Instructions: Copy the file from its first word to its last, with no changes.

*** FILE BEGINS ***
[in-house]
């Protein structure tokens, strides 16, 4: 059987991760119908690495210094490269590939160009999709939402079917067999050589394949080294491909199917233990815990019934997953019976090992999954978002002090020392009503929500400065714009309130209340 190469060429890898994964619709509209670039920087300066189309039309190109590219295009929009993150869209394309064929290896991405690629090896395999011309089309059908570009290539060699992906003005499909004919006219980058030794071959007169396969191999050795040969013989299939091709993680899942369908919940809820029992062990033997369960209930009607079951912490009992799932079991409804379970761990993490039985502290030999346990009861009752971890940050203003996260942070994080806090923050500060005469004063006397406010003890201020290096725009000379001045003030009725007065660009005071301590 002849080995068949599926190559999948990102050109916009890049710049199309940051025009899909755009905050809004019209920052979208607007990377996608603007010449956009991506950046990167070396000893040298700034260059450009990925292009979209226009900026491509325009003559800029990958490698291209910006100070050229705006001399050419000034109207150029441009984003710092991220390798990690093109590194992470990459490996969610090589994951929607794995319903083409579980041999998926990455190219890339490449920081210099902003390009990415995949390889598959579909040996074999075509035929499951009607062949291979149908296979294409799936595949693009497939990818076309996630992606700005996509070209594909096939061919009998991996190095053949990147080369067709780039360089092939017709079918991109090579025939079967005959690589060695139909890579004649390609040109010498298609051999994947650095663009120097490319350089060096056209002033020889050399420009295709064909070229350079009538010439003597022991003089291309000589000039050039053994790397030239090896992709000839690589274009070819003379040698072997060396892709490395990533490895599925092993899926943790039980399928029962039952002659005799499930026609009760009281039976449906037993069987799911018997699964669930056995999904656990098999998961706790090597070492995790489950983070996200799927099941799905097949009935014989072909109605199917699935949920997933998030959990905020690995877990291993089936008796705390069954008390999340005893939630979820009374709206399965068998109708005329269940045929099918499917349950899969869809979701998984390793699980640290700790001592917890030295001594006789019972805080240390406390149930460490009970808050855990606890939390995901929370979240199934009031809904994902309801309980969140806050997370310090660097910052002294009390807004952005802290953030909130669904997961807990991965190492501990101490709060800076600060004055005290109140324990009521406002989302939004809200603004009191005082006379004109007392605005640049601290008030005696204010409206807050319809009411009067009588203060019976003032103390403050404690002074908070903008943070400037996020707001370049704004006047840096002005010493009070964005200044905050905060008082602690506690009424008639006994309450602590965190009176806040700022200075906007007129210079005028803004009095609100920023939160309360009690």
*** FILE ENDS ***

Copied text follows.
[in-house]
């Protein structure tokens, strides 16, 4: 059987991760119908690495210094490269590939160009999709939402079917067999050589394949080294491909199917233990815990019934997953019976090992999954978002002090020392009503929500400065714009309130209340 190469060429890898994964619709509209670039920087300066189309039309190109590219295009929009993150869209394309064929290896991405690629090896395999011309089309059908570009290539060699992906003005499909004919006219980058030794071959007169396969191999050795040969013989299939091709993680899942369908919940809820029992062990033997369960209930009607079951912490009992799932079991409804379970761990993490039985502290030999346990009861009752971890940050203003996260942070994080806090923050500060005469004063006397406010003890201020290096725009000379001045003030009725007065660009005071301590 002849080995068949599926190559999948990102050109916009890049710049199309940051025009899909755009905050809004019209920052979208607007990377996608603007010449956009991506950046990167070396000893040298700034260059450009990925292009979209226009900026491509325009003559800029990958490698291209910006100070050229705006001399050419000034109207150029441009984003710092991220390798990690093109590194992470990459490996969610090589994951929607794995319903083409579980041999998926990455190219890339490449920081210099902003390009990415995949390889598959579909040996074999075509035929499951009607062949291979149908296979294409799936595949693009497939990818076309996630992606700005996509070209594909096939061919009998991996190095053949990147080369067709780039360089092939017709079918991109090579025939079967005959690589060695139909890579004649390609040109010498298609051999994947650095663009120097490319350089060096056209002033020889050399420009295709064909070229350079009538010439003597022991003089291309000589000039050039053994790397030239090896992709000839690589274009070819003379040698072997060396892709490395990533490895599925092993899926943790039980399928029962039952002659005799499930026609009760009281039976449906037993069987799911018997699964669930056995999904656990098999998961706790090597070492995790489950983070996200799927099941799905097949009935014989072909109605199917699935949920997933998030959990905020690995877990291993089936008796705390069954008390999340005893939630979820009374709206399965068998109708005329269940045929099918499917349950899969869809979701998984390793699980640290700790001592917890030295001594006789019972805080240390406390149930460490009970808050855990606890939390995901929370979240199934009031809904994902309801309980969140806050997370310090660097910052002294009390807004952005802290953030909130669904997961807990991965190492501990101490709060800076600060004055005290109140324990009521406002989302939004809200603004009191005082006379004109007392605005640049601290008030005696204010409206807050319809009411009067009588203060019976003032103390403050404690002074908070903008943070400037996020707001370049704004006047840096002005010493009070964005200044905050905060008082602690506690009424008639006994309450602590965190009176806040700022200075906007007129210079005028803004009095609100920023939160309360009690």